The tools of experimentalism include many types of structure, such as the many design labs in and around government. These have their own network for sharing experiences on everything from the design of tax collection to redesigning hospitals, or consciously innovating more radical ways of organising services. We're currently doing a survey of these teams, in both national and city governments, to better understand how they handle the connections between structures, processes and cultures.

There's a related fashion for markets for outcomes as a sort of outsourced experimentalism. Payment by results, social impact bonds and the like are justified in part because they may promote more creative approaches than bureaucracies can, and with the advantage that they will quickly reveal which ones actually work.

Sometimes it doesn't work

However, not all fields are suitable for experimentalism. You can't easily experiment with one-off choices. Experimentation isn't possible with secession for example. I doubt that Scotland or Catalonia could ask to return to the UK and Spain if they became independent, and decided it wasn't working.

Values can stand in the way of experiment too. Some laws are seen to embody fundamental principles and might be desirable (or not) regardless of the outcomes they achieve (think of gay marriage, or restrictions on stem cell research). Some issues may just be too politically contentious for experimentalism to be practical.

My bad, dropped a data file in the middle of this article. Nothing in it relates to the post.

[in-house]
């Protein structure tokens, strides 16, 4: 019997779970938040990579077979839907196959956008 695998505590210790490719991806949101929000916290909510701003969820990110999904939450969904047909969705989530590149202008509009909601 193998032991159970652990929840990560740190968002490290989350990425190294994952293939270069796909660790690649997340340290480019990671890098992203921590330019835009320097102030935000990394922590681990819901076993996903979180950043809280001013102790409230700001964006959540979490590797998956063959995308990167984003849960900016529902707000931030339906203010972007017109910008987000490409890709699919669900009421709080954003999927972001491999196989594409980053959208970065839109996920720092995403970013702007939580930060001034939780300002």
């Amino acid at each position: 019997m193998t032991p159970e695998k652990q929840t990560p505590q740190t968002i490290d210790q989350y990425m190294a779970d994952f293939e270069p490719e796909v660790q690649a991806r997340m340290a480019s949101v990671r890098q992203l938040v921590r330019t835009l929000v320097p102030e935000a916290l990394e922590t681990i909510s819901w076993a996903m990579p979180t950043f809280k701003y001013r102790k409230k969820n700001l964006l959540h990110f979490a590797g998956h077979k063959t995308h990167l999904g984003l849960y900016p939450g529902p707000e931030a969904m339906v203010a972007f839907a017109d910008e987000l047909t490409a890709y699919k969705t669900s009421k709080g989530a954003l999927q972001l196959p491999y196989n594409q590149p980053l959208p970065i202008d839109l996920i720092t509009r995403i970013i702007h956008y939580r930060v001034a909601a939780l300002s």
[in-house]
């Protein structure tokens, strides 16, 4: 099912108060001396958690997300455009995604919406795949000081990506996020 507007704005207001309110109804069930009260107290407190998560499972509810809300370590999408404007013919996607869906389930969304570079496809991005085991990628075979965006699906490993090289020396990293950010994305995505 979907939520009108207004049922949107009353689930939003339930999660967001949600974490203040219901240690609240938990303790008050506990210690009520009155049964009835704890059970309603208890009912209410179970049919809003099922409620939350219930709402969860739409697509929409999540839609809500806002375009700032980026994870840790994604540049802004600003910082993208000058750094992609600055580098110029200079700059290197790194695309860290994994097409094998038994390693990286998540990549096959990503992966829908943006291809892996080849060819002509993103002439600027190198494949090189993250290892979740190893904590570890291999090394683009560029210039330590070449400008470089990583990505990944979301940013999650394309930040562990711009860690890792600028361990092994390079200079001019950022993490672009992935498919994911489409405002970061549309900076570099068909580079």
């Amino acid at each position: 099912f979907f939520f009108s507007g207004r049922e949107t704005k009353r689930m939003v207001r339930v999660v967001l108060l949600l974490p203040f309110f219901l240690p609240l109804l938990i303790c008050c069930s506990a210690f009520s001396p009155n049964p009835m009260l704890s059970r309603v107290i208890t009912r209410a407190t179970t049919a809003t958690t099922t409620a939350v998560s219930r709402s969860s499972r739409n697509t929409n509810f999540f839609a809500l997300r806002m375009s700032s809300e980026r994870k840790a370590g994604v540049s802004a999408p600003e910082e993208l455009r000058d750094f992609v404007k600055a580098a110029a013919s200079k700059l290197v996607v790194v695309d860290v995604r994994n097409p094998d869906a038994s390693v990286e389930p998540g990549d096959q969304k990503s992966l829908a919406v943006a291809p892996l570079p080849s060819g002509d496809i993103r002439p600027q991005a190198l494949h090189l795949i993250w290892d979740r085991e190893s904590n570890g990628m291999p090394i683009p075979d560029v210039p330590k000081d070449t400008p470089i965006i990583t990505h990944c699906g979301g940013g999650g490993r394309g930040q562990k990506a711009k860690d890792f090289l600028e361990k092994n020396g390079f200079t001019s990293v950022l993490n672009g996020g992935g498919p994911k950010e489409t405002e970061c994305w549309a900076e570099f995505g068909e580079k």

These exclusions still leave a very large swathe of government activity that could be more overtly experimental. Of course experiments bring with them plenty of practical challenges - in particular how to handle downside risk. Their design needs to reflect the appropriate handling of risk, taking into account, for example, whether participants have been able to choose; the gravity of the risks of failure; or degrees of reversibility. As a result experimentation should take very different forms whether it's dealing with children in care, traffic light systems or the provision of public libraries.

There are also interesting challenges in the politics of experimentation. Some politicians worry that they can't easily justify failed experiments: but Roosevelt's formulation, quoted above, confirms that serious politicians don't find it too hard. The key is to be honest, in advance, about the fact that you're doing experiments and that some of them are bound to fail. There's also a fascinating set of issues around the relationship between experiments and ideology (how much can experiments be just about the implementation of ideological principles or stances?).

This feels like an idea whose time is coming, or at least returning. If governments want to know what works, they have to be willing to invest in finding out. That will require them to experiment. Over the next few months we hope to start a discussion with others interested in the field - academics as well as practitioners. Comments, ideas, references and ideas welcome.


Geoff Mulgan

Geoff Mulgan

Geoff Mulgan

Chief Executive Officer

Geoff Mulgan was Chief Executive of Nesta from 2011-2019.